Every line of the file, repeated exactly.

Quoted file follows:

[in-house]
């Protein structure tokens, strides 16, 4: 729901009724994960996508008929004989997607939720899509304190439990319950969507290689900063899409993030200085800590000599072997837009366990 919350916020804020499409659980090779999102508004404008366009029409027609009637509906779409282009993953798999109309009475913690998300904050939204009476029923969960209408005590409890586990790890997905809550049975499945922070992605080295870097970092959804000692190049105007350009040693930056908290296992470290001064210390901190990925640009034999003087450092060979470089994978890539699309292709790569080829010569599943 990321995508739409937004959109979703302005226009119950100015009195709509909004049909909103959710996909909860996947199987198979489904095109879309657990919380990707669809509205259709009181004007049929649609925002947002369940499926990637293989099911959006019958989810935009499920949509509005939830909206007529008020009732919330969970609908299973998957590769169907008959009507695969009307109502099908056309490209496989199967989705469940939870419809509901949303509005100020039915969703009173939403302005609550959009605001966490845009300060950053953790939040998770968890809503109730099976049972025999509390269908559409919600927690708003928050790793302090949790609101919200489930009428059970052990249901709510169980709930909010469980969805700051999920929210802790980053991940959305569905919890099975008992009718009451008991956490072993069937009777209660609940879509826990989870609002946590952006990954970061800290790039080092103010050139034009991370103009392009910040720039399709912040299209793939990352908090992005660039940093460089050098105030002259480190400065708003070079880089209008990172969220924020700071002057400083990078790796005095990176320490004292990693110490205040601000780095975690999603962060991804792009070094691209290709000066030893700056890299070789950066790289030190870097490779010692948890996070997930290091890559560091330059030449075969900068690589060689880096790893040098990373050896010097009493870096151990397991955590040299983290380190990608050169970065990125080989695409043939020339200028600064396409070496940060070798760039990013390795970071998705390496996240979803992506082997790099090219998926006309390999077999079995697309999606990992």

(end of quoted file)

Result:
[in-house]
């Protein structure tokens, strides 16, 4: 729901009724994960996508008929004989997607939720899509304190439990319950969507290689900063899409993030200085800590000599072997837009366990 919350916020804020499409659980090779999102508004404008366009029409027609009637509906779409282009993953798999109309009475913690998300904050939204009476029923969960209408005590409890586990790890997905809550049975499945922070992605080295870097970092959804000692190049105007350009040693930056908290296992470290001064210390901190990925640009034999003087450092060979470089994978890539699309292709790569080829010569599943 990321995508739409937004959109979703302005226009119950100015009195709509909004049909909103959710996909909860996947199987198979489904095109879309657990919380990707669809509205259709009181004007049929649609925002947002369940499926990637293989099911959006019958989810935009499920949509509005939830909206007529008020009732919330969970609908299973998957590769169907008959009507695969009307109502099908056309490209496989199967989705469940939870419809509901949303509005100020039915969703009173939403302005609550959009605001966490845009300060950053953790939040998770968890809503109730099976049972025999509390269908559409919600927690708003928050790793302090949790609101919200489930009428059970052990249901709510169980709930909010469980969805700051999920929210802790980053991940959305569905919890099975008992009718009451008991956490072993069937009777209660609940879509826990989870609002946590952006990954970061800290790039080092103010050139034009991370103009392009910040720039399709912040299209793939990352908090992005660039940093460089050098105030002259480190400065708003070079880089209008990172969220924020700071002057400083990078790796005095990176320490004292990693110490205040601000780095975690999603962060991804792009070094691209290709000066030893700056890299070789950066790289030190870097490779010692948890996070997930290091890559560091330059030449075969900068690589060689880096790893040098990373050896010097009493870096151990397991955590040299983290380190990608050169970065990125080989695409043939020339200028600064396409070496940060070798760039990013390795970071998705390496996240979803992506082997790099090219998926006309390999077999079995697309999606990992």